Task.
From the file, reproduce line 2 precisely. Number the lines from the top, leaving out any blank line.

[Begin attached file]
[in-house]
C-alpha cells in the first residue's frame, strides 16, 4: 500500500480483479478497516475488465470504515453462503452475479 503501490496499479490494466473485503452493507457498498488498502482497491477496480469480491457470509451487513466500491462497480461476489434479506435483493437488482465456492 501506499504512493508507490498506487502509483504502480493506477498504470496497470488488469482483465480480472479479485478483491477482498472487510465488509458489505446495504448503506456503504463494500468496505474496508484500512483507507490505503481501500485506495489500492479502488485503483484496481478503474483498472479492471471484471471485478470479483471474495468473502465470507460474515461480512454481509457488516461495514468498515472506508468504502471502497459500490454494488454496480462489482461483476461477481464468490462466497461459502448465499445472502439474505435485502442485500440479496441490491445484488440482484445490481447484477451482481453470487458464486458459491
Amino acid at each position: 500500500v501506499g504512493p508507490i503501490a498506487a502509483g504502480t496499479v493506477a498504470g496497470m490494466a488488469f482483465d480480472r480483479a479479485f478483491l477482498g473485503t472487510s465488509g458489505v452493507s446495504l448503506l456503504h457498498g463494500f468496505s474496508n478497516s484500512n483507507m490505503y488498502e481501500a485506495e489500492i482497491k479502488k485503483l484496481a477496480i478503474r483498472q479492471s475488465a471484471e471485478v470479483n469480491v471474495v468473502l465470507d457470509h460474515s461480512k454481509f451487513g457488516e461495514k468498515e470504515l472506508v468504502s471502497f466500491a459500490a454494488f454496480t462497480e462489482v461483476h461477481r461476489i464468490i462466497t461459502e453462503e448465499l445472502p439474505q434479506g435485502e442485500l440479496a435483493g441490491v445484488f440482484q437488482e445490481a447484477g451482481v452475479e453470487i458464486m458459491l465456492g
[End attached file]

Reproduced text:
C-alpha cells in the first residue's frame, strides 16, 4: 500500500480483479478497516475488465470504515453462503452475479 503501490496499479490494466473485503452493507457498498488498502482497491477496480469480491457470509451487513466500491462497480461476489434479506435483493437488482465456492 501506499504512493508507490498506487502509483504502480493506477498504470496497470488488469482483465480480472479479485478483491477482498472487510465488509458489505446495504448503506456503504463494500468496505474496508484500512483507507490505503481501500485506495489500492479502488485503483484496481478503474483498472479492471471484471471485478470479483471474495468473502465470507460474515461480512454481509457488516461495514468498515472506508468504502471502497459500490454494488454496480462489482461483476461477481464468490462466497461459502448465499445472502439474505435485502442485500440479496441490491445484488440482484445490481447484477451482481453470487458464486458459491